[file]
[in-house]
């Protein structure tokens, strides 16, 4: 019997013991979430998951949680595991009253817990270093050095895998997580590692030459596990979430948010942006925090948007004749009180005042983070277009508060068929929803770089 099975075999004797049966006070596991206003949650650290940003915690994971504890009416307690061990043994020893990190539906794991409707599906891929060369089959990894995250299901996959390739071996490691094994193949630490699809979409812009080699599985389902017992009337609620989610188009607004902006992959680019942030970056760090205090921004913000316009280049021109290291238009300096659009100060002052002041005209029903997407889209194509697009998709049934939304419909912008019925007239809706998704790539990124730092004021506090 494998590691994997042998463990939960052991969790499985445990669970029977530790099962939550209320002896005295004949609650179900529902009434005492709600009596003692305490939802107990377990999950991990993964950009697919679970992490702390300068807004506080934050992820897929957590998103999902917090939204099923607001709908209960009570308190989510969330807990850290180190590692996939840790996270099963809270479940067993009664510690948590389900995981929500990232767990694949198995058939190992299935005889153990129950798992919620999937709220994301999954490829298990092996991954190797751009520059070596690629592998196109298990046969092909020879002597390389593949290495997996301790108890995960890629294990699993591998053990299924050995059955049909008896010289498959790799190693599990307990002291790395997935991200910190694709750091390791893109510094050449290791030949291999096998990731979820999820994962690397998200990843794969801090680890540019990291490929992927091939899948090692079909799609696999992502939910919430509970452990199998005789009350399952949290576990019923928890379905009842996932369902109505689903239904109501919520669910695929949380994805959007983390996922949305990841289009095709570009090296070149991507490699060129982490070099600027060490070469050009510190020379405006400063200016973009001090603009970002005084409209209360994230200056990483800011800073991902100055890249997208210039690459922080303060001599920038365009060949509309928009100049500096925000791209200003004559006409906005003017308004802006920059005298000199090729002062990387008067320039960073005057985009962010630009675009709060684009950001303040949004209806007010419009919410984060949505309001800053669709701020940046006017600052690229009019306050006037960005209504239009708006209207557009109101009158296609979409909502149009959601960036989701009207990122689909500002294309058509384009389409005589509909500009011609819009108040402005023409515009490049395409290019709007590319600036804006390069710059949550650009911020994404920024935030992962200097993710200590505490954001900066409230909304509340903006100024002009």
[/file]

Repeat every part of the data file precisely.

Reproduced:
[in-house]
């Protein structure tokens, strides 16, 4: 019997013991979430998951949680595991009253817990270093050095895998997580590692030459596990979430948010942006925090948007004749009180005042983070277009508060068929929803770089 099975075999004797049966006070596991206003949650650290940003915690994971504890009416307690061990043994020893990190539906794991409707599906891929060369089959990894995250299901996959390739071996490691094994193949630490699809979409812009080699599985389902017992009337609620989610188009607004902006992959680019942030970056760090205090921004913000316009280049021109290291238009300096659009100060002052002041005209029903997407889209194509697009998709049934939304419909912008019925007239809706998704790539990124730092004021506090 494998590691994997042998463990939960052991969790499985445990669970029977530790099962939550209320002896005295004949609650179900529902009434005492709600009596003692305490939802107990377990999950991990993964950009697919679970992490702390300068807004506080934050992820897929957590998103999902917090939204099923607001709908209960009570308190989510969330807990850290180190590692996939840790996270099963809270479940067993009664510690948590389900995981929500990232767990694949198995058939190992299935005889153990129950798992919620999937709220994301999954490829298990092996991954190797751009520059070596690629592998196109298990046969092909020879002597390389593949290495997996301790108890995960890629294990699993591998053990299924050995059955049909008896010289498959790799190693599990307990002291790395997935991200910190694709750091390791893109510094050449290791030949291999096998990731979820999820994962690397998200990843794969801090680890540019990291490929992927091939899948090692079909799609696999992502939910919430509970452990199998005789009350399952949290576990019923928890379905009842996932369902109505689903239904109501919520669910695929949380994805959007983390996922949305990841289009095709570009090296070149991507490699060129982490070099600027060490070469050009510190020379405006400063200016973009001090603009970002005084409209209360994230200056990483800011800073991902100055890249997208210039690459922080303060001599920038365009060949509309928009100049500096925000791209200003004559006409906005003017308004802006920059005298000199090729002062990387008067320039960073005057985009962010630009675009709060684009950001303040949004209806007010419009919410984060949505309001800053669709701020940046006017600052690229009019306050006037960005209504239009708006209207557009109101009158296609979409909502149009959601960036989701009207990122689909500002294309058509384009389409005589509909500009011609819009108040402005023409515009490049395409290019709007590319600036804006390069710059949550650009911020994404920024935030992962200097993710200590505490954001900066409230909304509340903006100024002009």